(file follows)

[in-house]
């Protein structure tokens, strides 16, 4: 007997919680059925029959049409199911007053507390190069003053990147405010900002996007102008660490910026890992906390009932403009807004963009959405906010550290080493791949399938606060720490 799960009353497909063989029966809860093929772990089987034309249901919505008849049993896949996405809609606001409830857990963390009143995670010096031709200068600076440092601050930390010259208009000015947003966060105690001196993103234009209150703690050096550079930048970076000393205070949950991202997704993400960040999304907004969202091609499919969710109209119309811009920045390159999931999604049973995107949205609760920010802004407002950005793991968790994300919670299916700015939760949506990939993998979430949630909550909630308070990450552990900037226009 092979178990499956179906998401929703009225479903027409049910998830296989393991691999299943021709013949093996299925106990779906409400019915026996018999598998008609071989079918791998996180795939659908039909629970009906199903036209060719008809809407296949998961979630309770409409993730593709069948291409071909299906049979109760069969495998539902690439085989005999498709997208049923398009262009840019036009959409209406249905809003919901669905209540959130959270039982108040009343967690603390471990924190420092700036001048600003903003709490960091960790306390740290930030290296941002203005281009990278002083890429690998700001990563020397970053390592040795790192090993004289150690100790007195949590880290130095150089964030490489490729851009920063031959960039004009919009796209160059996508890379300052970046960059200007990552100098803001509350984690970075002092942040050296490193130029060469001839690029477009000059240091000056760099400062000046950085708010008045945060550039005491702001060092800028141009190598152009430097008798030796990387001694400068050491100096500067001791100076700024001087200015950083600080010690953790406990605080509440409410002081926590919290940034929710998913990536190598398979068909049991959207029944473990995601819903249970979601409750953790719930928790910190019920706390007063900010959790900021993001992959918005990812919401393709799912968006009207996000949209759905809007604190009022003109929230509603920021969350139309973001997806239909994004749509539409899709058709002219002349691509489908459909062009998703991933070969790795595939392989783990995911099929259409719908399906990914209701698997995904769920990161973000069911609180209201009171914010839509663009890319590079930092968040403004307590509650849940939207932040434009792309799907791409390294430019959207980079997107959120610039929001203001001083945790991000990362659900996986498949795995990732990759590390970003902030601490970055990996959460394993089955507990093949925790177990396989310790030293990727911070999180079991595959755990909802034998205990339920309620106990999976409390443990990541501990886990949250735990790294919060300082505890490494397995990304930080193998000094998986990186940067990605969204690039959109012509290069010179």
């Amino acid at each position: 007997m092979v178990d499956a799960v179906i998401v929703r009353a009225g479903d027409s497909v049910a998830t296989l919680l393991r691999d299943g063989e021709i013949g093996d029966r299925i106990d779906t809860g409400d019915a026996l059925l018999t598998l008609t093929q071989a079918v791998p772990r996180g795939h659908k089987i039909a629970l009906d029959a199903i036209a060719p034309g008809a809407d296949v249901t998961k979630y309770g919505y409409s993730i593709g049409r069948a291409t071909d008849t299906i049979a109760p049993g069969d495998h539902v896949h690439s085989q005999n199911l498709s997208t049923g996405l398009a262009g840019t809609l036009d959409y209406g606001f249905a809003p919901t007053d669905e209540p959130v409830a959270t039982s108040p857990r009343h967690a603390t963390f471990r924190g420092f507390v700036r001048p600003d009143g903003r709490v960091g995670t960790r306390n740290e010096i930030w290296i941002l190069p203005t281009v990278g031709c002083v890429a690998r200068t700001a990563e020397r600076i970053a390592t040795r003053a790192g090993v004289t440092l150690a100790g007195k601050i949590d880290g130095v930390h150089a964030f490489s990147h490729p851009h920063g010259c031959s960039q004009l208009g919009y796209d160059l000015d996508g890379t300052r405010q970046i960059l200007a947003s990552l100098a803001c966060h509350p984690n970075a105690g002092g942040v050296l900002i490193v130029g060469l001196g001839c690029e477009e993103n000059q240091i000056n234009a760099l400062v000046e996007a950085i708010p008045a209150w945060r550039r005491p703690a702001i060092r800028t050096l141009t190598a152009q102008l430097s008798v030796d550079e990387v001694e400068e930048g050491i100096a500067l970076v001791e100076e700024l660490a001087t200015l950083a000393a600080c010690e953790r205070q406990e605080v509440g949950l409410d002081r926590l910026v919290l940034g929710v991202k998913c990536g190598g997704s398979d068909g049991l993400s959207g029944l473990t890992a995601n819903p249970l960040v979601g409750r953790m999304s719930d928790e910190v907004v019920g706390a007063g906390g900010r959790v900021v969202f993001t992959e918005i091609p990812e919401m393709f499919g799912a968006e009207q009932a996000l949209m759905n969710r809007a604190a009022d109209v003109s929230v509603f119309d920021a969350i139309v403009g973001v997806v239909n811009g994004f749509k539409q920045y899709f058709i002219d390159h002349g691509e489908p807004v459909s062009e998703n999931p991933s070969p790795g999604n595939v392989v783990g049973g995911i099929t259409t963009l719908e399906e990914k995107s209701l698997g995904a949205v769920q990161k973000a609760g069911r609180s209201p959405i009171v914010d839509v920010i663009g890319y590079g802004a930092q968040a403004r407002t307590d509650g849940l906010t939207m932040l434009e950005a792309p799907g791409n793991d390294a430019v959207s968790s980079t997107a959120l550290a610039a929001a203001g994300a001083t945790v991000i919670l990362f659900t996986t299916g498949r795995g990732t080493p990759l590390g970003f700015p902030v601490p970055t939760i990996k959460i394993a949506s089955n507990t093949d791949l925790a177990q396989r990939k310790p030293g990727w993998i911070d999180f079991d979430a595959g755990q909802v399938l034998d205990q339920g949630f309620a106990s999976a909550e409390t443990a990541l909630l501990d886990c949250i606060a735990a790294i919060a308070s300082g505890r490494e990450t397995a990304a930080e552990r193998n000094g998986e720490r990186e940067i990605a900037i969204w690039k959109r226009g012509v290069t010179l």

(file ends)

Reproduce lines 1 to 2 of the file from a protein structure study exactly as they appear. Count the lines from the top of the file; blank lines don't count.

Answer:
[in-house]
């Protein structure tokens, strides 16, 4: 007997919680059925029959049409199911007053507390190069003053990147405010900002996007102008660490910026890992906390009932403009807004963009959405906010550290080493791949399938606060720490 799960009353497909063989029966809860093929772990089987034309249901919505008849049993896949996405809609606001409830857990963390009143995670010096031709200068600076440092601050930390010259208009000015947003966060105690001196993103234009209150703690050096550079930048970076000393205070949950991202997704993400960040999304907004969202091609499919969710109209119309811009920045390159999931999604049973995107949205609760920010802004407002950005793991968790994300919670299916700015939760949506990939993998979430949630909550909630308070990450552990900037226009 092979178990499956179906998401929703009225479903027409049910998830296989393991691999299943021709013949093996299925106990779906409400019915026996018999598998008609071989079918791998996180795939659908039909629970009906199903036209060719008809809407296949998961979630309770409409993730593709069948291409071909299906049979109760069969495998539902690439085989005999498709997208049923398009262009840019036009959409209406249905809003919901669905209540959130959270039982108040009343967690603390471990924190420092700036001048600003903003709490960091960790306390740290930030290296941002203005281009990278002083890429690998700001990563020397970053390592040795790192090993004289150690100790007195949590880290130095150089964030490489490729851009920063031959960039004009919009796209160059996508890379300052970046960059200007990552100098803001509350984690970075002092942040050296490193130029060469001839690029477009000059240091000056760099400062000046950085708010008045945060550039005491702001060092800028141009190598152009430097008798030796990387001694400068050491100096500067001791100076700024001087200015950083600080010690953790406990605080509440409410002081926590919290940034929710998913990536190598398979068909049991959207029944473990995601819903249970979601409750953790719930928790910190019920706390007063900010959790900021993001992959918005990812919401393709799912968006009207996000949209759905809007604190009022003109929230509603920021969350139309973001997806239909994004749509539409899709058709002219002349691509489908459909062009998703991933070969790795595939392989783990995911099929259409719908399906990914209701698997995904769920990161973000069911609180209201009171914010839509663009890319590079930092968040403004307590509650849940939207932040434009792309799907791409390294430019959207980079997107959120610039929001203001001083945790991000990362659900996986498949795995990732990759590390970003902030601490970055990996959460394993089955507990093949925790177990396989310790030293990727911070999180079991595959755990909802034998205990339920309620106990999976409390443990990541501990886990949250735990790294919060300082505890490494397995990304930080193998000094998986990186940067990605969204690039959109012509290069010179």